The God of the Philosophers?
By John C. Peckham
Strict Classical Theism
While there are many different philosophical conceptions of God, when Christian theists speak of “the God of the philosophers,” they typically have in mind an understanding of God called classical theism. According to a strict form of classical theism, God must possess the following attributes (explained further below): divine perfection, necessity, pure aseity, utter self-sufficiency, strict simplicity, timeless eternity, strict immutability, strict impassibility, omnipotence, omniscience, and omnipresence. To differentiate them from others who self-identify as classical theists, I refer to those who subscribe to a strict understanding of these attributes as strict classical theists.
On this view, divine perfection means that God is the greatest possible being. God exists necessarily and is who he is entirely of himself (a se), without dependence on anything else relative to his existence or otherwise (pure aseity and utter self-sufficiency). God “exists independently of all causal influence from his creatures”; creatures cannot impact God or his actions. This is bound up with strict simplicity, which means (among other things) that God is not composed of parts and that there are no genuine distinctions in God.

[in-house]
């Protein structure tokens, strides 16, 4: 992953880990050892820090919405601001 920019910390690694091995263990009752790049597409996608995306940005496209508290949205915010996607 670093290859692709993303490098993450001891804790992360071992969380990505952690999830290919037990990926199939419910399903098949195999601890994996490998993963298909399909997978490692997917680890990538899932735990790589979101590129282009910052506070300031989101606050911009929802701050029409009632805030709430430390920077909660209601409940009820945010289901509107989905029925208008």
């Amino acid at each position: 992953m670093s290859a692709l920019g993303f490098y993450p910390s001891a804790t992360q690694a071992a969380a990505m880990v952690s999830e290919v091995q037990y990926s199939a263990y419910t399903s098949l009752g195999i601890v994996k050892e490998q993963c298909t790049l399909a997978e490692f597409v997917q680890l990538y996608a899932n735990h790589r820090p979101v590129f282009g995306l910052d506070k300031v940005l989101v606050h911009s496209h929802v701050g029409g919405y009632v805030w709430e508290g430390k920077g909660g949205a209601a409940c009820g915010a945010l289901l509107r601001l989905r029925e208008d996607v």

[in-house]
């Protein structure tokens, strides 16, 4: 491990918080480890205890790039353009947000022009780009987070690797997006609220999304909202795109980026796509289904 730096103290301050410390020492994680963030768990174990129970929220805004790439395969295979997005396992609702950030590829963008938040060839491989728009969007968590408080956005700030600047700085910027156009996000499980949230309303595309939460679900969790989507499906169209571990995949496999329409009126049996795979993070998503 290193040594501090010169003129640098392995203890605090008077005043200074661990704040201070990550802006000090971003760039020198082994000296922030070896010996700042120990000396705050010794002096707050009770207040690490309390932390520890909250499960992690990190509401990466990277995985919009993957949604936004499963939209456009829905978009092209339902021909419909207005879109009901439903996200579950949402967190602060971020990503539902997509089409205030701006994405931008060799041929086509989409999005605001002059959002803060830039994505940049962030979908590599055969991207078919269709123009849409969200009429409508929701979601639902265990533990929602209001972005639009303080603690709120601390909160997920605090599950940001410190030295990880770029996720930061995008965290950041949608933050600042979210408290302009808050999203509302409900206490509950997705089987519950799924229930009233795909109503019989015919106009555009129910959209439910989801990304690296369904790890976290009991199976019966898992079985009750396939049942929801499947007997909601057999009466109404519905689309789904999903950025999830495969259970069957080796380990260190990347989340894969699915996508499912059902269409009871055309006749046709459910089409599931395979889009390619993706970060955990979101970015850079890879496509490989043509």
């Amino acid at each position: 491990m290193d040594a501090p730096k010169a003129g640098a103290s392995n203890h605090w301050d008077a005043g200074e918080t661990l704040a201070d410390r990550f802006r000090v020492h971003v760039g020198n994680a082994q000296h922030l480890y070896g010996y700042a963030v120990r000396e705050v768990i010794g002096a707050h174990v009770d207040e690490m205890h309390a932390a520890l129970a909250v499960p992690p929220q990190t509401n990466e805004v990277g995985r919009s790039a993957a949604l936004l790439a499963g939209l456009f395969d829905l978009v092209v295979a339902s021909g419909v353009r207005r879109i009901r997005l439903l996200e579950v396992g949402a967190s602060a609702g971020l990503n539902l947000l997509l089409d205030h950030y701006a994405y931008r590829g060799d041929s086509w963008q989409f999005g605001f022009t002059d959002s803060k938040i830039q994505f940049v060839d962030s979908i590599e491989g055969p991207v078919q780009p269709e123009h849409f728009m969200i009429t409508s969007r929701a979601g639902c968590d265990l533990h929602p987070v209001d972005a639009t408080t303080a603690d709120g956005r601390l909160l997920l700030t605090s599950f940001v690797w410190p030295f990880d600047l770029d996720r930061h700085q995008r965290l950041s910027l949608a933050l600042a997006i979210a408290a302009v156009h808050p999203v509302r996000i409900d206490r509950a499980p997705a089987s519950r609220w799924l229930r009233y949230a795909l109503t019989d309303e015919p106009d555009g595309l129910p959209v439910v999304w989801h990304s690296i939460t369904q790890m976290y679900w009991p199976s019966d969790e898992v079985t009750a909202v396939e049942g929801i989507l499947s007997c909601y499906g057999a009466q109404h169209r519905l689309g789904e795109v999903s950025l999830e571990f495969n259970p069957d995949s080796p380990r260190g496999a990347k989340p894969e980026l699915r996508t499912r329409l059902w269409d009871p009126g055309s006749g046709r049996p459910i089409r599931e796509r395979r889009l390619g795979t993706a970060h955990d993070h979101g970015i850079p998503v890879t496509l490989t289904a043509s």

This God is timeless. For God, there is no passing of time, no “before” or “after,” no past or future, no temporal succession. Accordingly, God is strictly immutable and strictly impassible. Strict immutability, meaning God cannot change in any way, follows from timelessness because change requires the passing of time—from prior state to later state. This rules out emotional change and suffering. Instead, God is strictly impassible, meaning that God cannot be affected by anything outside himself. Creatures cannot affect God, and thus God cannot become pleased or displeased by anything creatures do.
Finally, God is omnipotent, meaning God is all-powerful. God is omniscient, meaning God knows everything (typically explained in terms of God causing everything to be as it is). And God is omnipresent, meaning God's power is active everywhere, sustaining everything.
Process Theology and Open Theism
Alongside numerous other strong critics of (strict) classical theism, process theology posits an alternative “God of the philosophers,” rooted in the process philosophy of Alfred North Whitehead. Characterizing classical theism as (in Charles Hartshorne's words) “metaphysical snobbery toward relativity, . . . responsiveness or sensitivity” and “worship of mere absoluteness, independence, and one-sided activity or power,” process theology advocates a nearly reverse image of strict classical theism, typically denying what strict classical theism affirms and affirming what it denies. Whereas the God of strict classical theism is utterly transcendent, the God of process theology is nearly entirely immanent. A form of panentheism (literally “all in God”), process theology maintains that the world (the physical universe) is in God such that God cannot exist without some world and is always in the process of changing and growing as the world changes.